Pediatric nurses play an essential role in preoperative preparation of both parents and their children, found beneficial in alleviating anxiety [4,40]. Such educational programs have a significant impact on parents by decreasing their state anxiety associated with surgery and enhancing their positive coping skills [1,4]. The importance of family-centered perioperative nursing care cannot be overemphasized [41]. Addressing parents’ anxiety is a critical aspect of family centered nursing care.

In addition to studies of parental anxiety related to pediatric surgery conducted in the United States, studies have been conducted in other countries with different cultural perspectives, including Hong Kong [10], Germany [13], Israel [9], Nigeria [5], Portugal [33], Sweden [1], Turkey [8], and the United Kingdom [42], which reflect the perspectives of many cultures. Such cultural diversity might affect parental anxiety, or there may be many similarities across cultures. This study adds to the body of literature by extending the research to a Jordanian sample of parents, reflecting potential cultural variations in the Middle East.

The findings of the current study document the importance of nurses approaching the child as well as his/her parent’s holistically. The holistic nursing implies that the entire patient experience should be considered and that both physical and psychological aspect of care should be addressed. In pediatric nursing, the child and his/her parents are an un-separable unit, requiring that nurses expand their caring activities to involve the parents who are usually ignored despite of their potentially extreme anxiety levels.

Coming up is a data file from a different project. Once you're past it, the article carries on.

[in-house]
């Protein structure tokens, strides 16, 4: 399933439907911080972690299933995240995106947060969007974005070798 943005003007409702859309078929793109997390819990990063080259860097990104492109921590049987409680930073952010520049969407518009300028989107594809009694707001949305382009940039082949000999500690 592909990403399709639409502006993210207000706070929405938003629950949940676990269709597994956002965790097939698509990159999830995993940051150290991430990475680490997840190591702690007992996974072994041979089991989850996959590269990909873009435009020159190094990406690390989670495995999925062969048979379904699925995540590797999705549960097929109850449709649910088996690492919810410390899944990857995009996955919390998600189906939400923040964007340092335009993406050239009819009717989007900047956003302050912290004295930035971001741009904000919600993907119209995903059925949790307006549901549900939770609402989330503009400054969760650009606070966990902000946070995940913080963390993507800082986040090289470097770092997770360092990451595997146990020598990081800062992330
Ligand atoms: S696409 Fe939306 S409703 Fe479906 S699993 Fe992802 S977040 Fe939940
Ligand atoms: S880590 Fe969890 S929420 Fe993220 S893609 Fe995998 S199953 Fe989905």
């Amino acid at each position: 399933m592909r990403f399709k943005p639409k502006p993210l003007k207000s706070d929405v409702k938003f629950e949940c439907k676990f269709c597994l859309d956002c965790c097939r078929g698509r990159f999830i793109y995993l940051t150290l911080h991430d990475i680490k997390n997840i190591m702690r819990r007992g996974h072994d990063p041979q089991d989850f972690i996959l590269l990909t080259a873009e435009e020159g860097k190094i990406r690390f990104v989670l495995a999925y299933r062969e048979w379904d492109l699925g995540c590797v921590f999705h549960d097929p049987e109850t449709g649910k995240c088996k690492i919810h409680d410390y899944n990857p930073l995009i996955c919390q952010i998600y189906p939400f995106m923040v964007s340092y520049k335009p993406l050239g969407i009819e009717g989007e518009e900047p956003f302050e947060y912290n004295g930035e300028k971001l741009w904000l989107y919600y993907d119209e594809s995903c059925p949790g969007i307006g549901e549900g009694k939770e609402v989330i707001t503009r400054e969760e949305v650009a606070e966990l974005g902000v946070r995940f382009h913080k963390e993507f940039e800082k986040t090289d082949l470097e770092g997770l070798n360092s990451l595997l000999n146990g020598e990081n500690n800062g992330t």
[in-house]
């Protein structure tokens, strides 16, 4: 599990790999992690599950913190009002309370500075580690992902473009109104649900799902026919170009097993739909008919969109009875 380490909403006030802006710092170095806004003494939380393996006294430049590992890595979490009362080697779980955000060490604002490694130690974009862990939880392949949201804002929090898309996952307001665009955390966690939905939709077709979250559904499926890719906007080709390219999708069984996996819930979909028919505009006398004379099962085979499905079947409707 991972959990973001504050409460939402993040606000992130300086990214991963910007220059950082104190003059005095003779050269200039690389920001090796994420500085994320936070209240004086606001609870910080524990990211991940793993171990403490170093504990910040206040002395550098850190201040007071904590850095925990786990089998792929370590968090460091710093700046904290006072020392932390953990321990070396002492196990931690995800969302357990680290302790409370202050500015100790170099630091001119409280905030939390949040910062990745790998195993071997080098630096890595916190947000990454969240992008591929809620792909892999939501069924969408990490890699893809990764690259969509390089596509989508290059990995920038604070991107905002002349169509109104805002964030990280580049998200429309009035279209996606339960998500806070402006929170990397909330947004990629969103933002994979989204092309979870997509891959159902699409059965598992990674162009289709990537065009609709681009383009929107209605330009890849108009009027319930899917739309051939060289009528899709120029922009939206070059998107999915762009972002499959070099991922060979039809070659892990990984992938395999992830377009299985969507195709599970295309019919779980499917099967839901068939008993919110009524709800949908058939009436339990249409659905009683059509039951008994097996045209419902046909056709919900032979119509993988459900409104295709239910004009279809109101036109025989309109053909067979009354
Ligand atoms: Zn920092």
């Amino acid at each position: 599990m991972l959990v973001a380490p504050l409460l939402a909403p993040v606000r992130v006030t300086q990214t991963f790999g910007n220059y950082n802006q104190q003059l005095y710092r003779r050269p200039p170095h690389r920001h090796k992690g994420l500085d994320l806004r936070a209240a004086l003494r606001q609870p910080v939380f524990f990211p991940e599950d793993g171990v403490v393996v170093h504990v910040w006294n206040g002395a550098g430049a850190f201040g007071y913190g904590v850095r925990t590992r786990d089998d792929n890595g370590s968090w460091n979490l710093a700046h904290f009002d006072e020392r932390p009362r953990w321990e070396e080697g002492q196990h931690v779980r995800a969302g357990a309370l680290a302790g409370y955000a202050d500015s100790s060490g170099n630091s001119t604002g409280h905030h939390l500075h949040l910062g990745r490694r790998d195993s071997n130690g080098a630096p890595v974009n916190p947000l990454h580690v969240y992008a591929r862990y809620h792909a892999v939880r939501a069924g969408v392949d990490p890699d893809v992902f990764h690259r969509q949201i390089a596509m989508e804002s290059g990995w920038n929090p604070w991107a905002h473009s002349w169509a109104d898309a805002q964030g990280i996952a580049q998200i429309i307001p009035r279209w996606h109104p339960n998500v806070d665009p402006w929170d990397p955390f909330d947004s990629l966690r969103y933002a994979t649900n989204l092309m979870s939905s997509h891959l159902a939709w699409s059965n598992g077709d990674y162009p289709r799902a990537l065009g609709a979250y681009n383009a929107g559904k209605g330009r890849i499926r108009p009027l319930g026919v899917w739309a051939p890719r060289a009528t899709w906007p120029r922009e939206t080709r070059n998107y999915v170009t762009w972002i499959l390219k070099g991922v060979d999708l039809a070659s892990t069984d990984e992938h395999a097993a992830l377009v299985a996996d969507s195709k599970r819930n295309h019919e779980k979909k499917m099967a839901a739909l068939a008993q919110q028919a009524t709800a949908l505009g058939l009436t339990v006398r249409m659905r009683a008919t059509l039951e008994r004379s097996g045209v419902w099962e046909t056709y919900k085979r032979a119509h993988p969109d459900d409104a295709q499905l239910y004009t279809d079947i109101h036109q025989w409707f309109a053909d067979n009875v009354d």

Emotional support is beneficial in enhancing security and feeling of control. So, to reduce parental struggle, nurses would benefit from learning core therapeutic techniques such as validating emotional experiences. Such emotional support is crucial in enhancing the parents coping abilities which is important in relieving their anxieties. Mothers usually exhibit higher levels of anxiety than fathers do and they are the primary care givers. Targeted attention should be directed toward them in the day case surgery of the child.


A high percentage of parents exhibited clinically significant anxiety before their child’s surgery. There was a significant decline in the mean state anxiety score after surgery, but 50% of parents still exhibited state anxiety that exceeded the cutoff point one hour after the child’s surgery. Parental perioperative anxiety appears to be a cross-cultural phenomenon. The parents across cultures have exhibited similar patterns and intensity of state anxiety. Across the studies of diverse cultural groups, mothers usually exhibited higher anxiety levels than the fathers did.